I’ve been listening to Amazing by George Michael on a loop for the best part of a week now. I thought George was pretty amazing. He was actually my second boyfriend. My first boyfriend was Jason Orange. He had a cool penthouse apartment in Castlefield, Manchester. It was a converted mill: exposed brickwork, steel girders, the works. Very sexy. It was fun for a while, but when I finally got over Jason’s jaw line I dumped him and moved in with sexy George. He was the perfect boyfriend for my teenage self. Hot and always up for it. In fact he was the only person at that time, other than Madonna, offering me any form of sex education. He was also the first openly gay man I knew of who openly had chest hair. This was a big deal for my post-pubescent self. I couldn’t see my reflection anywhere in the waxed and shaved gay media until George came along and undid his shirt. He was sensitive. An artist. Every night for about 6 months he serenaded me to sleep with the songs from his Older album. His lyrics were complex. I loved them and didn’t understand them in equal measure. I didn’t understand them in the same way that I was struggling with the lyrics in Sondheim’s Company. But (and possibly because of this) I couldn’t resist them, just as I couldn’t resist him. I kept going back for more and more.
In 1998, I moved to London; and George and I split. I still loved him, but the world was now offering me more. At the same time, George “came out” publicly, telling the world what I’d long known. It was spectacular. Growing up, I’d come to believe that sex equalled shame. This wasn’t just a gay thing. Sex, regardless of sexuality, is a taboo in our world, bizarrely; and anything that’s taboo carries the burden of shame. George had long used his music to campaign for the good of sex, acknowledging it as being intrinsic to the human experience. But now he was going much further, releasing Outside in all its glory. Oh, the glory! The lyrics. The performance. Listen to the humour in the vocal delivery of that first section: he sings it down the octave. And then there’s the video! Have you seen the video? Watch it! That LA cop wanted to shame him, the media wanted to shame him; his response was a resounding, joy-infused, “No!” No shame here, just unapologetic celebration. Giggles and good times. I ain’t done anything wrong! I’m just fulfilling my humanity. The only people shamed in that whole episode were those trying to bring him down (the cop involved actually tried to sue George for mocking him with the video; he didn’t win). This was all tremendously encouraging for my 19-year-old self.
Time and time again, over the years, we saw the media trying to bring him down. Sometimes, to be honest, he messed up. But don’t we all (mess up)? After every potentially career-derailing embarrassment, George owned it. He didn’t get defensive or try and blame someone else; he just owned it. How frustrating that must have been for the media. No matter what story they were spinning, he kept defusing the shame (out of it). Shame is endemic in the world today. Most of us are ashamed of, well, being human. We try so very hard to hide that we’re human. It’s one of the reasons we look to art (in all its forms), to seek reassurance; to be reminded that there are other humans walking among us. Why do we keep trying to cover up our “flaws” and fuck ups? We all have them; we all make them. I wish we could all find the courage to be more like George. The people who fuck up are far more inspiring to me than those goody two-shoes who don’t, because ultimately I don’t believe the ones who “don’t.” I was a goody two-shoes at school. I never broke the rules (I still rarely do); but I knew myself well enough to know that there was a whole other private world going on inside. That contradiction is where the conflict lives. The fear and the shame.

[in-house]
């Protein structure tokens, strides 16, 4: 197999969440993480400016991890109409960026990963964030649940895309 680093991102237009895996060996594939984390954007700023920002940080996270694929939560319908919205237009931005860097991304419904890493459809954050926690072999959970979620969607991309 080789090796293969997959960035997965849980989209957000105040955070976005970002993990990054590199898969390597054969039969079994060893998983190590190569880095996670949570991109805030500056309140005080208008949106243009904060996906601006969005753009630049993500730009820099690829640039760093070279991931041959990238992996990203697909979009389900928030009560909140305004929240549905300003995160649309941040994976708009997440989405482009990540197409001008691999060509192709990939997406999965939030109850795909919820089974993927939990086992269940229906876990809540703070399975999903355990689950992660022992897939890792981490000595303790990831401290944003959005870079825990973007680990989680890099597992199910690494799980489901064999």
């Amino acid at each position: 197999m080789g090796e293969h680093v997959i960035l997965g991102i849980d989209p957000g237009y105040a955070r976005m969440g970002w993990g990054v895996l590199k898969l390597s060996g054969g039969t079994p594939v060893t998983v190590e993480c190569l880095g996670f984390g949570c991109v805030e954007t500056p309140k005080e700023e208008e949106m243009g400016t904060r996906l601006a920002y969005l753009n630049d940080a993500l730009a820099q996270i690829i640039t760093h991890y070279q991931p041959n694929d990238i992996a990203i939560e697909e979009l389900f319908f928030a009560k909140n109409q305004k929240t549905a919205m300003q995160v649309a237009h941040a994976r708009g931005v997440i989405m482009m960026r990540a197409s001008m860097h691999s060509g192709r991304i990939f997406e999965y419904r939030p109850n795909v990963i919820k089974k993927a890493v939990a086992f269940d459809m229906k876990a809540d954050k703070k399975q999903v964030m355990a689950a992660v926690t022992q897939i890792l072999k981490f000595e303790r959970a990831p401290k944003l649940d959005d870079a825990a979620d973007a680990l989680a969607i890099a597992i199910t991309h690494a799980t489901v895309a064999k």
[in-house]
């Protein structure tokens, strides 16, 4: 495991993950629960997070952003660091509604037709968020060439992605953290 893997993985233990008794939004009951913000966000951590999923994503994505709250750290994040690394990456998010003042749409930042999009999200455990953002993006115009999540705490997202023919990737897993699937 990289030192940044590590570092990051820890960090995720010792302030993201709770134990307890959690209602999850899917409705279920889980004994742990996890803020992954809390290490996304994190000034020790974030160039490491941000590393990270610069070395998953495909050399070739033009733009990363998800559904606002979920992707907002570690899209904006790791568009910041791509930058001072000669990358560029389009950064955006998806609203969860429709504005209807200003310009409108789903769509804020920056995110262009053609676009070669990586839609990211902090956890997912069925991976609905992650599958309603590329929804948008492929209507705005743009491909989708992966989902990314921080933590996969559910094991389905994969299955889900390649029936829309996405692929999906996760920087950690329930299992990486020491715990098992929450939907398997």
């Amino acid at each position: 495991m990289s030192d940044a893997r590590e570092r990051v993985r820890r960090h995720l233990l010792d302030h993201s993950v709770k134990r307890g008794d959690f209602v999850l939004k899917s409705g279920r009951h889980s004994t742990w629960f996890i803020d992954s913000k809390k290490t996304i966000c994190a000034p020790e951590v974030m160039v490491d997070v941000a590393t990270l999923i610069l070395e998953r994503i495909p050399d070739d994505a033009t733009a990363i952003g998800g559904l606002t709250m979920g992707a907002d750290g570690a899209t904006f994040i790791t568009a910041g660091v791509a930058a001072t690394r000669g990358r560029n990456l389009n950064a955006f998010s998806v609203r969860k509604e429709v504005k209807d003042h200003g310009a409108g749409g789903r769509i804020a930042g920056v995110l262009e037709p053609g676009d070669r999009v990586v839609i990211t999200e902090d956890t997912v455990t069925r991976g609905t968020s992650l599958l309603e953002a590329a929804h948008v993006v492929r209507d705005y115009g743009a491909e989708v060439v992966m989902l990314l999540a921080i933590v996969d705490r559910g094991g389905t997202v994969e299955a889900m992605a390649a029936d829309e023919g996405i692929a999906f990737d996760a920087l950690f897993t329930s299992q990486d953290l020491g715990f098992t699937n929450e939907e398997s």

In 2006, George was arrested for possessing drugs. In an interview afterwards he said that it was his “own stupid fault, as usual.” I never forgot those words. They somehow seared themselves into my subconscious. We’re used to big stars “going off the rails”; it often seems to be part of the gig. But how many stars fess up and take the rap? It’s not that George was humble; rather, he didn’t try to glamourise his mistakes. He didn’t lie. He didn’t use the mistakes to ramp up the allure of his stardom; they were just stupid things that he’d done and often regretted doing. He was a real human who also happened to possess that voice and write those songs. As a fellow artist, as a fellow human, this was incredibly inspiring: you can make a dog’s dinner of things, but still achieve greatness.
He may have spent his final months hiding and privately struggling with shame around his appearance, if the reports are to be believed (and if they are to be believed then that’s fine because he was human); but in those moments that he publicly interacted with the world, he was honest. In interviews he was honest. In his art he was honest. He fucked up. He struggled. He lived. No shame.
On Desert Island Discs, he talked about his inability to lie, “I’m too honest to dye my hair. I’m too embarrassed to dye my hair. I’m not a liar.” I saw that, I got that, I respected that, I admired that, I loved that. It was an invaluable lesson to my 19-year-old self, coming to terms with my sexuality; and it’s still a lesson to my 37-year-old self, coming to terms with this living malarkey.
Thank you, George. You seemed more human to me than any pop star I can recall. I shall miss you terribly.
Listen to the ‘Desert Island Discs’ episode here: https://www.bbc.co.uk/sounds/play/b008006s